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UjENA FIT Club 100 Interesting Running Articles

Best Road Races and the UjENA FIT Club is publishing 100 articles about races, training, diet, shoes and coaching.   If you would like to contribute to this feature, send an email to Bob Anderson at bob@ujena.com .  We are looking for cutting edge material.

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Double Racing Has Truly Arrived!
Posted Monday, September 22nd, 2014
by David Prokop (Editor Best Road Races) Photo: Double 15k top three Double Racing® is a new sport for... Read Article
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Pritz's Honor
Posted Sunday, May 11th, 2014
By David Prokop, editor Best Road Races The world’s most unusual race met the world’s most beautiful place, in the... Read Article
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Champions of the Double
Posted Monday, September 15th, 2014
Peter Mullin has taken Double Racing® by storm. He broke the 60-64 age group world record in the first Double... Read Article
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Racing the Double - an Outsider's View
Posted Monday, March 24th, 2014
By Rich Stiller I have never raced The Double Road Race. I have headed up the course monitors at... Read Article

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Understanding the Difference Between Soreness and Injury
Tuesday, July 24th, 2012
Soreness is to be expected
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by Barry Anderson  There is little doubt that anyone who takes up running to either improve fitness or to become a serious runner and racer will experience some form of soreness and injury. To stay in reach your goals, as either type of runner, it is important for you to develop an understanding of the difference between soreness and injury. You will undoubtedly find that as you continue to run a clearer understanding of your body will develop as you become stronger and improve fitness.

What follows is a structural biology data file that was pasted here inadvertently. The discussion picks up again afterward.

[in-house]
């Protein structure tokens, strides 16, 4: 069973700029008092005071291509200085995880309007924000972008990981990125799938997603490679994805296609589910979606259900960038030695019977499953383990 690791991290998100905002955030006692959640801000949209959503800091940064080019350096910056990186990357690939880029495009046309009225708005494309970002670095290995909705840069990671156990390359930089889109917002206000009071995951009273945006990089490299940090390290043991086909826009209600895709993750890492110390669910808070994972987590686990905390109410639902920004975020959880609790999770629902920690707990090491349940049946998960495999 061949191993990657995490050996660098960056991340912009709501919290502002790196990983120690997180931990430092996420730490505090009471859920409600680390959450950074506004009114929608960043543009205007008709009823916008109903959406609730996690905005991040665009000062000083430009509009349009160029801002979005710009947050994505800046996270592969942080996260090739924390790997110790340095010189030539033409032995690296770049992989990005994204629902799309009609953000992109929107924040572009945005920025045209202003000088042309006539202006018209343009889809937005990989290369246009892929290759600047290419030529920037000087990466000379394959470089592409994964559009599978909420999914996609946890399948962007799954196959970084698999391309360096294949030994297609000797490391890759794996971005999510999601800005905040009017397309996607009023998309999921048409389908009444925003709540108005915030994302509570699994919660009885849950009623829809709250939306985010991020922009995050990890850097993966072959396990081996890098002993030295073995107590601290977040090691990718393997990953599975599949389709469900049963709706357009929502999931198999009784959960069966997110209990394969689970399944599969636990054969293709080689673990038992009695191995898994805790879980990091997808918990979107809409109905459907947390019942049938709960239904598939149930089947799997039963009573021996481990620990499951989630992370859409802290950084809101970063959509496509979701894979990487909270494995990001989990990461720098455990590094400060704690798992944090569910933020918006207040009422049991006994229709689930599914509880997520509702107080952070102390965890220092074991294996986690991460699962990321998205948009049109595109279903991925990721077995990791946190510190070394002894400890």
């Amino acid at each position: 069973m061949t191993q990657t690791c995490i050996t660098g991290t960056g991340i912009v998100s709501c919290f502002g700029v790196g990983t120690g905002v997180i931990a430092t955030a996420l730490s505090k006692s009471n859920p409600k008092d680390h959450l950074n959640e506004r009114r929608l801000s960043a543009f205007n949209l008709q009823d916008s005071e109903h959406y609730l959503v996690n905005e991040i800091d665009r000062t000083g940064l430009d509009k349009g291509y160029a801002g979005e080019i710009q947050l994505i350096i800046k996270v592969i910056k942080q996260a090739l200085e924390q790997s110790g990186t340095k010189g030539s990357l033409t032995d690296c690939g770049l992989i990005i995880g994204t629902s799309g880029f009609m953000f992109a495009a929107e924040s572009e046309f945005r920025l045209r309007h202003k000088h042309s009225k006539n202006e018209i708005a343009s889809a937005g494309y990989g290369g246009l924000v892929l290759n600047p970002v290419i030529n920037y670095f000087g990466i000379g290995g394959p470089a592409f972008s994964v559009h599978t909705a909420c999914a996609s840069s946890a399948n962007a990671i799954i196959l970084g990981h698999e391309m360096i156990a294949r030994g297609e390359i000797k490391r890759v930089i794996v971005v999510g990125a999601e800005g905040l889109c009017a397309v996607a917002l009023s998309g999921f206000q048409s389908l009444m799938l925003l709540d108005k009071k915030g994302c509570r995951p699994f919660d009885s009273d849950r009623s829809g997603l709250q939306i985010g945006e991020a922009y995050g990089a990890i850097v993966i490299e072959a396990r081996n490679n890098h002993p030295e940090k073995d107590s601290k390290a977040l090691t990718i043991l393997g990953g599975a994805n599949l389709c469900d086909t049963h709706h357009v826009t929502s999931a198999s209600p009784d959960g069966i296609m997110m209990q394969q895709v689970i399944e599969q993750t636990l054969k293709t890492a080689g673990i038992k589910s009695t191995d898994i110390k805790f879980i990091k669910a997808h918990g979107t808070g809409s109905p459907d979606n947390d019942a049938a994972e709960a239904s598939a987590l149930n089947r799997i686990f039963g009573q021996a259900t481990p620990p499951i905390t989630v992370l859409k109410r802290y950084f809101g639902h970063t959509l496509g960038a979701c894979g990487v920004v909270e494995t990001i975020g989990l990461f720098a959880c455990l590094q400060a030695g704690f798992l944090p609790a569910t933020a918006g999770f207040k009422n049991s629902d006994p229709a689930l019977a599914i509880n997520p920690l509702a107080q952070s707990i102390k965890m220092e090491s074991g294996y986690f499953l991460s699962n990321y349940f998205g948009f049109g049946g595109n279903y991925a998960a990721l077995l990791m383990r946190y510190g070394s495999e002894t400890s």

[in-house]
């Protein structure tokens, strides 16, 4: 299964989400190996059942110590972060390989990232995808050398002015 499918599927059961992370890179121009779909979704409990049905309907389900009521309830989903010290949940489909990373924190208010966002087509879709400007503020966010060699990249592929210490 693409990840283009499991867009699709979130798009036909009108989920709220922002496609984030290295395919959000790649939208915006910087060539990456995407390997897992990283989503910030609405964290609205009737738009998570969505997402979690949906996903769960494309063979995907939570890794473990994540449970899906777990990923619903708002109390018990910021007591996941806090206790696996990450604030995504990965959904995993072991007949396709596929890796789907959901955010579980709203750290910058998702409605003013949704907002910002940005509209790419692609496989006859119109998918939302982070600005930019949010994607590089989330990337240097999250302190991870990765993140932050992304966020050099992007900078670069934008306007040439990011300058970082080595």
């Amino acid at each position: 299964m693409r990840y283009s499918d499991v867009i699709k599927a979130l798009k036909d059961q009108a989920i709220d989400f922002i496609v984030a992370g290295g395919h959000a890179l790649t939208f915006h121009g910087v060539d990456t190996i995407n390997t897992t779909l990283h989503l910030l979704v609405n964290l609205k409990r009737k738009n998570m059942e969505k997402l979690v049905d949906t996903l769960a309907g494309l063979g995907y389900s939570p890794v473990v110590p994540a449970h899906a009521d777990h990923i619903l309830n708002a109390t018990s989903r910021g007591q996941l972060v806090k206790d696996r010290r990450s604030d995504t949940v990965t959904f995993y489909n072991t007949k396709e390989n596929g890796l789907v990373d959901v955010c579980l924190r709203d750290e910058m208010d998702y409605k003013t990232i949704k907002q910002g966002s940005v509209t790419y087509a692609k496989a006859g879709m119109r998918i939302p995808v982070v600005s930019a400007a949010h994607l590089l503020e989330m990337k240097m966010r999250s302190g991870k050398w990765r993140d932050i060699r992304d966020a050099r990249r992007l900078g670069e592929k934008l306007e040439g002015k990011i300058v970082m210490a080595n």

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Photo: at the finish of a race it is hard to know right off the bat if you are feeling an injury or you are just sore and tired.

One of the biggest causes of soreness in your muscles is the accumulation of lactic acid that is created when you run and there is not enough oxygen to break down the glucose that muscles use for energy during exertion. Soreness is to be expected, is usually general and not specifically located, and can usually be tied directly to the level of exertion during your workout. You can help reduce muscle soreness by doing a cool-down of light running or walking and static stretching after your workout. This post-workout process will help flush the accumulated lactic acid from the muscles and ease soreness.

Injuries are generally associated with more acute pain and specifically located. They are most often located at the attachment points of muscles and not in the “belly” of the muscle for distance runners. When you learn these differences you will miss fewer training days and have a more enjoyable running experience.

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